And the website definitely didn’t mention the cow that lurked on the side of the trail and would dart from side to side at the most unexpected times. (At least the cow was wearing a bell ? to warn us ?).
Who rated this trail as easy?
Where is Your Hope when Skiing?
When I went skiing for the first time in Andorra, I was similarly told that skiing was Easy.
And if my host sister, who was only 8 years old at the time, could do it, why couldn’t I, the American Fulbrighter in Andorra? Besides, going down the mountain should be so much easier than going up the mountain.
I was wrong on all accounts.
You see, no one had told me that Andorrans start skiing when they are basically 3 years old. Thirty-six months after birth, the kids are on the slopes, so for them, skiing is like walking, just as natural as taking a breath.
I fell a lot. (Which is honestly an understatement. Not sure if it was mathematically possible for me to have fallen more ? and I was just on the green slopes.)
My two coaches (my Andorran host parents) did their best to cheer me up, pat me on the back, coach me, encourage me, unclip my skis from my feet so I could stand back up, and pull me out of a fence (that one only happened once–I promise ?).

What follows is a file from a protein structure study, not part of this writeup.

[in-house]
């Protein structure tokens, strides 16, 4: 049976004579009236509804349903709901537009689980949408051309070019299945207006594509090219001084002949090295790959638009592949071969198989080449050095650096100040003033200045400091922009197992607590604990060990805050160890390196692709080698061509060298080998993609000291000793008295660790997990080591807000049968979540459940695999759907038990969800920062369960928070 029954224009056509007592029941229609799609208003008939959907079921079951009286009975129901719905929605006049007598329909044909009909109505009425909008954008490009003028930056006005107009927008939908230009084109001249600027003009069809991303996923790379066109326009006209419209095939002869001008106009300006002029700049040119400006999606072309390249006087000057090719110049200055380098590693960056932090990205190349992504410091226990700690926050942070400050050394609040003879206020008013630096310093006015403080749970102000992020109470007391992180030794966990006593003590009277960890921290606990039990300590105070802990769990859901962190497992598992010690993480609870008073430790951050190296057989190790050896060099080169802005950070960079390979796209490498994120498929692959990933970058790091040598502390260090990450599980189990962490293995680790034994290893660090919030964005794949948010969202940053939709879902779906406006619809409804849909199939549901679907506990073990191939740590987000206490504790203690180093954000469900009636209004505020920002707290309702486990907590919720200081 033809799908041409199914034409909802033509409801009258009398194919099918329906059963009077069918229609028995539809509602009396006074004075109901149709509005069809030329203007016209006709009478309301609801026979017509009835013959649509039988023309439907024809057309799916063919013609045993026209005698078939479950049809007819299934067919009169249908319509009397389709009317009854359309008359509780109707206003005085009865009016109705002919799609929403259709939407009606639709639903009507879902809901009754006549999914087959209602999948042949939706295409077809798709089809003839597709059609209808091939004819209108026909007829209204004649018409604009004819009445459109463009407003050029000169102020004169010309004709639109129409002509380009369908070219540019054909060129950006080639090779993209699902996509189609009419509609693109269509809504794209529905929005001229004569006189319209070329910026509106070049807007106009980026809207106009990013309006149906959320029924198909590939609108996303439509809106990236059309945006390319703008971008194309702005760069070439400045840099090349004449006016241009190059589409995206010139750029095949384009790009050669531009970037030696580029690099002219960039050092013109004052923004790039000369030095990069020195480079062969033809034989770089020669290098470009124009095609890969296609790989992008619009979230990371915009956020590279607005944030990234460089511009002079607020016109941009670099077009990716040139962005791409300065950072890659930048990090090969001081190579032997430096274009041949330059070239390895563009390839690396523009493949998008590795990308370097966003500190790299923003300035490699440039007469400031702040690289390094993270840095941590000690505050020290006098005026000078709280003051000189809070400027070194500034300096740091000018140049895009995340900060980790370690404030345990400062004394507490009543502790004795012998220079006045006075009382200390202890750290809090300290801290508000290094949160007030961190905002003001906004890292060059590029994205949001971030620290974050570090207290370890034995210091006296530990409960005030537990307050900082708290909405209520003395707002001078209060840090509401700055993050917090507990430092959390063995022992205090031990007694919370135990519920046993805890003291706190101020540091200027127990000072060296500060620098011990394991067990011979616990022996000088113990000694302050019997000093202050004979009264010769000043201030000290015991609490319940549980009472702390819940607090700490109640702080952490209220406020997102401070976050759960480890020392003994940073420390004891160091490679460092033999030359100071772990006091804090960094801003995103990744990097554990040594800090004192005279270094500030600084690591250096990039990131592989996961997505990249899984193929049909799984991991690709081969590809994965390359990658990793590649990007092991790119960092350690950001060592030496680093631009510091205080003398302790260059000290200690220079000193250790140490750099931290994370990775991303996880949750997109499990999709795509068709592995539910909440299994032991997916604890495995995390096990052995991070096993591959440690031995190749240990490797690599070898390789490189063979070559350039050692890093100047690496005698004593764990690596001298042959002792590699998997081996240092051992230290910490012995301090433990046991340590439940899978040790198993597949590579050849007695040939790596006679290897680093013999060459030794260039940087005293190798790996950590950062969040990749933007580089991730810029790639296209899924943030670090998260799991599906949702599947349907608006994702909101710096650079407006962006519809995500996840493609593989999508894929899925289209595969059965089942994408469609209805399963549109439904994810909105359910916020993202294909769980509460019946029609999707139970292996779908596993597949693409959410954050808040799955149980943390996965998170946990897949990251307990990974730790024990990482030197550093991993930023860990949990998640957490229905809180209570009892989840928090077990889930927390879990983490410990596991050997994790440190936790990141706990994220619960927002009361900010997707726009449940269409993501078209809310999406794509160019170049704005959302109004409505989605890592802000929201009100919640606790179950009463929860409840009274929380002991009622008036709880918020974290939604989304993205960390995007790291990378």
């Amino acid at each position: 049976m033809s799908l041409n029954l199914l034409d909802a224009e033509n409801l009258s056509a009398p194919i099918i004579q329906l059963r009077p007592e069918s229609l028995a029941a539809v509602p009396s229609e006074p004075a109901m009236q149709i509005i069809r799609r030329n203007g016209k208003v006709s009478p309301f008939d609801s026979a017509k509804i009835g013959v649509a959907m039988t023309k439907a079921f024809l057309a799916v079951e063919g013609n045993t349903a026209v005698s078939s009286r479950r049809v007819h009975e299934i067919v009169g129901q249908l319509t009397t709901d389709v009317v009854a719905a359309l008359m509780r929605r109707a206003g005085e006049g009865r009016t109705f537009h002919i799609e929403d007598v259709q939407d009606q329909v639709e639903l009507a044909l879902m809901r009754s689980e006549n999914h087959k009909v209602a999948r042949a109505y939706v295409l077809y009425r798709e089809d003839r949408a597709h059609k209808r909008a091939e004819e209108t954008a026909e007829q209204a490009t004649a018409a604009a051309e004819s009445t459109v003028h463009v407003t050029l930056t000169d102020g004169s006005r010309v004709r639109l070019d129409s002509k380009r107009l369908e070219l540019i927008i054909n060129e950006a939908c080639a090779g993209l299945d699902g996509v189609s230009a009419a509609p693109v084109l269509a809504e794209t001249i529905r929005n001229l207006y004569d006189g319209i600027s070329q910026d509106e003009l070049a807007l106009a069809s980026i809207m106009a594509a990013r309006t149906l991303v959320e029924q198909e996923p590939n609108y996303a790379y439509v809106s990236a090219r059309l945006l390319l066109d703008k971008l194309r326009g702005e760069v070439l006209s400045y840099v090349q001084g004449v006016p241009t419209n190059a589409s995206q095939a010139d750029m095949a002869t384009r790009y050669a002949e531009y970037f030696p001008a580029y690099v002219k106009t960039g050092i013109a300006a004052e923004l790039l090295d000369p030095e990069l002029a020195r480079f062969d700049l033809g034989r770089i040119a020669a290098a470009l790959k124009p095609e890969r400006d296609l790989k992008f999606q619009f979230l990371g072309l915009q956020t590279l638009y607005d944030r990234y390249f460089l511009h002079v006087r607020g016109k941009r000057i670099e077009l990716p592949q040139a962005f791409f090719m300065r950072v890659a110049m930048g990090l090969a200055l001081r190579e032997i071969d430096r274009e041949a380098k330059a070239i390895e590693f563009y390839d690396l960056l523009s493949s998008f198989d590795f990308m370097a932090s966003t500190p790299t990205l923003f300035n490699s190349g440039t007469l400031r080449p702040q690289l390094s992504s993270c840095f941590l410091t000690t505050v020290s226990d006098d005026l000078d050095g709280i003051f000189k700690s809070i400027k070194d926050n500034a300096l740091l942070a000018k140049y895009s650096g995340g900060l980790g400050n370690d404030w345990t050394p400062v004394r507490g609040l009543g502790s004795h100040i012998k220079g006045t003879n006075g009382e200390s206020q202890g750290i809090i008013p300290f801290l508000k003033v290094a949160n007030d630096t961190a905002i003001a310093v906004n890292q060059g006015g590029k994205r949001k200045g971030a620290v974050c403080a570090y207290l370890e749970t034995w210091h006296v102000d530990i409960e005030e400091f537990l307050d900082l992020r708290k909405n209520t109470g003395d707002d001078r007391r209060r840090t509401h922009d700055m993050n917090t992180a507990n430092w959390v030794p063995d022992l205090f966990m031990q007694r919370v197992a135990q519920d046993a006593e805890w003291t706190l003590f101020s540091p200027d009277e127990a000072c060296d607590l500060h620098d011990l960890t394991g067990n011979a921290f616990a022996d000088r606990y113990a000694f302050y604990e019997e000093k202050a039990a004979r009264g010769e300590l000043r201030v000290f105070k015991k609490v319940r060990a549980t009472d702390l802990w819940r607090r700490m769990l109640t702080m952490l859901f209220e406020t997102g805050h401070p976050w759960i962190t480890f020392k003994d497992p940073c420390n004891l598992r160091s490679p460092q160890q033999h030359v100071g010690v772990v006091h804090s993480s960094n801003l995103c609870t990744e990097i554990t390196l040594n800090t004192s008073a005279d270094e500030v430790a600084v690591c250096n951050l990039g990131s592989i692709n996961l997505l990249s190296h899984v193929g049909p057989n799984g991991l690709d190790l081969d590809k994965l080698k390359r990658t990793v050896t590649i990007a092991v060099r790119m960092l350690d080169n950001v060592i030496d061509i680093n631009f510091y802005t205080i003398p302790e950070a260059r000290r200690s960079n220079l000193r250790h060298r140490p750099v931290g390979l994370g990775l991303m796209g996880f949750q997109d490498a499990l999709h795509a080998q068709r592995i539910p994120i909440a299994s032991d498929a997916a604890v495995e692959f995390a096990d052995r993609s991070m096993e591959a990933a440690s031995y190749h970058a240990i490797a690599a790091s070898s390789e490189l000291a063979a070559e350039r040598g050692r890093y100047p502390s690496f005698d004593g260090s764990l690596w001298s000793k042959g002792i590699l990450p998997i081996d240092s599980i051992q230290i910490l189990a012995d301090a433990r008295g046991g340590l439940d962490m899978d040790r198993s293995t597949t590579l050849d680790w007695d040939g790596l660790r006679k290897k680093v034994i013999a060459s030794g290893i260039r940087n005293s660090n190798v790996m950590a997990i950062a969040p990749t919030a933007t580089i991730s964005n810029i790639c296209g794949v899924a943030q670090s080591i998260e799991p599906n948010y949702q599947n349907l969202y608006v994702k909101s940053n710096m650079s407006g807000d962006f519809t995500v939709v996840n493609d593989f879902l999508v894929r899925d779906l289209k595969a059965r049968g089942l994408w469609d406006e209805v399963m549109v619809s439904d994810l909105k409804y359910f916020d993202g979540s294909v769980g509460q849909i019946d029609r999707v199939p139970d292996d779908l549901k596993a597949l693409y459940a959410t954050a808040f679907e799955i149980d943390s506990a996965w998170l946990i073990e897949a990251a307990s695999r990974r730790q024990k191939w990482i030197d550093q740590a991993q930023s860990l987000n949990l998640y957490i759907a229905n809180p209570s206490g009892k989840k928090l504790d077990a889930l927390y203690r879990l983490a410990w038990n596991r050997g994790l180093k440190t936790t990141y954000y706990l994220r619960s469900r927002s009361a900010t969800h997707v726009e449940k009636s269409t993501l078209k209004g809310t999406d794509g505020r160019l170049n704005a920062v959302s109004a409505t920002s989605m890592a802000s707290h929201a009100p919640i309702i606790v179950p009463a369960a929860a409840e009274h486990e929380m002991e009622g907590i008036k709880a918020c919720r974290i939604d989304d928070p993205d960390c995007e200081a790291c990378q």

So, obviously, I’m not a world class skier, and I definitely don’t fit the minimum Andorran standards for a hiker. I had failed miserably on all accounts. And in both of these experiences, I had put my faith and my hope in other things, a lot of things that ultimately ended up failing me, too (yes, I’m sorry host parents. I appreciated the effort but skiing is just too natural for you to explain it to an unnatural like me!)
At the end of the day, my only lasting hope was placed in one thing:
That someone would be there to catch me if I fell and carry me home.
Where is your hope during the pandemic?
In the last three or four weeks, we’ve seen a lot of things fall, and I don’t just mean the stock market.